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such care for service-connected conditions, and this may be provided in hospitals under the direct control of the Veterans' Administration, through bed allocations in other Government hospitals, or in appropriate cases, by contract with public or private institutions. By contrast, veterans suffering from non-service-connected disabilities generally may be furnished hospital care by the Veterans' Administration only if beds are available in Veterans Administration hospitals or within the bed allocations in other Federal Government hospitals. Further, admission on non-service-connected cases is generally conditioned on the inability of the applicant to defray the cost of hospitalization unless the applicant is at least sixty-five years old. The bill would also have the effect of providing outpatient treatment for the groups affected because of the service-connected status which would be granted to them under the bill.
The Veterans' Administration believes that special consideration should be given to former prisoners of war and strives to assure that they will receive compensation and other benefits in full measure under existing law. However, we do not think the fact that a veteran was a prisoner of war for 6 months, standing alone, justifies a guaranteed disability rating of 50 percent, contrary to fact, which would be compensable under current rates at $171 per month for the balance of his lifetime. This bill would create an exception to the mentioned statutory requirement that ratings shall be based, so far as practicable, on impairment of earning capacity. It would be discriminatory against all other veterans whose disabilities are rated in accordance with that concept. It can be seen that every effort has been made to assist former prisoners of war in establishing service connection for disabilities that were incurred in or aggravated by military service and that no justification is apparent for granting presumptive service connection for all
chronic diseases manifested within 10 years after separation.
Since there are no meaningful data available that will permit us to identify those veterans who would benefit from this bill, if enacted, we are unable to fu sh any estimate of the cost of the measure.
For the reasons indicated above and since we believe that sufficiently liberal treatment is already accorded former prisoners of war under existing laws and procedures, the Veterans Administration opposes enactment of S. 1432.
Advice has been received from the Office of Management and Budget that there is no objection to the presentation of this report from the standpoint of the Administration's program. Sincerely,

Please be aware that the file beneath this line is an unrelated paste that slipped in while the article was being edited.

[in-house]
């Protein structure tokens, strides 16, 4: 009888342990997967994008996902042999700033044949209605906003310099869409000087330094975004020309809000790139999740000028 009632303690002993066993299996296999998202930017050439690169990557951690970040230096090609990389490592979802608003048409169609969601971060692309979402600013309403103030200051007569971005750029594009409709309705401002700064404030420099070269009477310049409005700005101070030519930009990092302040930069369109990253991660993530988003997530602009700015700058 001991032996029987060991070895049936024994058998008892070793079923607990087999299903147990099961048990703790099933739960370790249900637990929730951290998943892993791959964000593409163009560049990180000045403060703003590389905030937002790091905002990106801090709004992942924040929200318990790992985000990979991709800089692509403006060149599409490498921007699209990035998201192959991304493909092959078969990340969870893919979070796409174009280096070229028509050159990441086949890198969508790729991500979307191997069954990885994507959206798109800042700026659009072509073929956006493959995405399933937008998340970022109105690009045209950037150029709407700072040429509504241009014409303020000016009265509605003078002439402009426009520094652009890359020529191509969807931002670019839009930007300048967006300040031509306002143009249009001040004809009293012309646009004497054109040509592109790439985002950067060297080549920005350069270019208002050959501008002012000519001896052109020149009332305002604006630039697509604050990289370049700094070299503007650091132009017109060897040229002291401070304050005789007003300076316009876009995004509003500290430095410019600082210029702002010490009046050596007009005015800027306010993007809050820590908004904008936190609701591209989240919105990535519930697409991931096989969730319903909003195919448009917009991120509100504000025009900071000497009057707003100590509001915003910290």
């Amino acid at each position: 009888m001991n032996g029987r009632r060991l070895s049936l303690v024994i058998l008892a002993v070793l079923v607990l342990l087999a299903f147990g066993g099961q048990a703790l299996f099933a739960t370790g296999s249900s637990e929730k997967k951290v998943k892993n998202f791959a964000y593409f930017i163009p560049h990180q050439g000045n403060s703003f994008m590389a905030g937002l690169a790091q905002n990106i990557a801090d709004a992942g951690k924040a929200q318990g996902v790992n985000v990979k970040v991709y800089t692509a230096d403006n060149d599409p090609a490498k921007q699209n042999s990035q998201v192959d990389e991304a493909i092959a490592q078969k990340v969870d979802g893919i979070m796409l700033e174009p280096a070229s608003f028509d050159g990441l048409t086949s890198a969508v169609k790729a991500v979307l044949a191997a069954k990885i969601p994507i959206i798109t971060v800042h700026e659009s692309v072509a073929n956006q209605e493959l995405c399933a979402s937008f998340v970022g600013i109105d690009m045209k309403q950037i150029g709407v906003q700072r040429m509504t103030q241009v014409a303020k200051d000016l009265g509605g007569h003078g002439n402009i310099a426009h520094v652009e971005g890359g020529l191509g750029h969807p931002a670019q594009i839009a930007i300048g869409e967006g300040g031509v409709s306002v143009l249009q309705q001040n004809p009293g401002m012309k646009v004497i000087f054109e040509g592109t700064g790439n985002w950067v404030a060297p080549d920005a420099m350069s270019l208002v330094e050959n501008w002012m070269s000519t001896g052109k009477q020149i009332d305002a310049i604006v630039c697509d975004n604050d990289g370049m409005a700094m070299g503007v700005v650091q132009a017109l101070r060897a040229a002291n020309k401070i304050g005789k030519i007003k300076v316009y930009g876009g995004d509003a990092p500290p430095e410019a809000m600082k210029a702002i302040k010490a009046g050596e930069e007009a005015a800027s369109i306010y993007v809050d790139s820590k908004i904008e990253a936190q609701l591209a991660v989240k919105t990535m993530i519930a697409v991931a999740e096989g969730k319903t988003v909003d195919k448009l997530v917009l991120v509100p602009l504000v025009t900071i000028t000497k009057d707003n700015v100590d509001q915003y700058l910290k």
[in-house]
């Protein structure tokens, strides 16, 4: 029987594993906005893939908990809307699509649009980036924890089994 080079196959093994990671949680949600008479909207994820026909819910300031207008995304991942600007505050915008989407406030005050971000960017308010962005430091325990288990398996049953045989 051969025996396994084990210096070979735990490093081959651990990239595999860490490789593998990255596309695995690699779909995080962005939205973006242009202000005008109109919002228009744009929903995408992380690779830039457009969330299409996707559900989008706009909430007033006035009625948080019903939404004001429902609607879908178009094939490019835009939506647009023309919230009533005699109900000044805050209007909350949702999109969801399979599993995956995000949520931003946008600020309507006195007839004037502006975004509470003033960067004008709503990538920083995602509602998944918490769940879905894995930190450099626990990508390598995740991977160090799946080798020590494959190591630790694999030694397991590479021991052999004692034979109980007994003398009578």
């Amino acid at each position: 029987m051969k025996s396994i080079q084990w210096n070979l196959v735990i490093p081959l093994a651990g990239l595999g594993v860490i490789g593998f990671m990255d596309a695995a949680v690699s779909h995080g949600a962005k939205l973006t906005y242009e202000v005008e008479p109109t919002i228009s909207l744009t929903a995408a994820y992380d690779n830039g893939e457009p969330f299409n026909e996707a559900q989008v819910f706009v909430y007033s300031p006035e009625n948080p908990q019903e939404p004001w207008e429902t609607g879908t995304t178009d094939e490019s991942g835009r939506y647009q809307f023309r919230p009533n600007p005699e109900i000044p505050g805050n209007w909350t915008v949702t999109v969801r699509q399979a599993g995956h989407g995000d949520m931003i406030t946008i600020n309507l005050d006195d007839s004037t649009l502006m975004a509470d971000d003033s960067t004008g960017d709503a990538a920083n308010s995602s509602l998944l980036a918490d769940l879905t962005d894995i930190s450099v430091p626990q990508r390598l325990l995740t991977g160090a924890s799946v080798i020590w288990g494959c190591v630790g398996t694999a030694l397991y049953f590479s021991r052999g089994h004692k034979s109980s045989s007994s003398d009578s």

RICHARD L. ROUDEBUSH,
COMMITTEE ON VETERANS' AFFAIRS, U.S. SENATE
EXECUTIVE OFFICE OF THE PRESIDENT,
Washington, D.C., June 24, 1975.
DEAR MR. CHAIRMAX: This is in response to your request of April 22, 1975, for the views of this Office on S. 1432, a bill to amend title 38 of the United States Code to provide that certain veterans who were prisoners of war shall be deemed to have a service-connected disability of 50 per centum, to deem certain prisoners of war to be permanently and totally disabled for the purposes of receiving wartime disability compensation; to provide hospital care and medical treatment for certain non-service-connected disabilities of former prisoners of war; to provide a 10-year presumptive period of service connection for chronic diseases of certain prisoners of war, and for other purposes.
In its report to your committee on S. 1432, the Veterans' Administration explains its reasons for recommending against favorable action on the bill. We concur in the views expressed in the report of the Veterans Administration and, accordingly, recommend against the enactment of S. 1432. Sincerely,
JAMES F. C. HYDE, Jr., Acting Assistant Director for Legislative Reference.
COMMITTEE ON VETERANS' AFFAIRS
UNITED STATES SENATE
VANCE HARTKE, Chairman
JANUARY 31, 1975
Printed for the use of the Committee on Veterans' Affairs
U.S. GOVERNMENT PRINTING OFFICE
WASHINGTON : 1975
COMMITTEE ON VETERANS' AFFAIRS
VANCE HARTKE, Indiana, Chairman HERMAN E. TALMADGE, Georgia
CLIFFORD P. HANSEN, Wyoming JENNINGS RANDOLPH, West Virginia STROM THURMOND, South Carolina ALAN CRANSTON, California
ROBERT T. STAFFORD, Vermont RICHARD (DICK) STONE, Florida
WILLIAM L. SCOTT, Virginia
SUBCOMMITTEE ON COMPENSATION AND PENSIONS
HERMAN E. TALMADGE, Georgia, Chairman JENNINGS RANDOLPH, West Virginia CLIFFORD P. HANSEN, Wyoming RICHARD (DICK) STONE, Florida
STROM THURMOND, South Carolina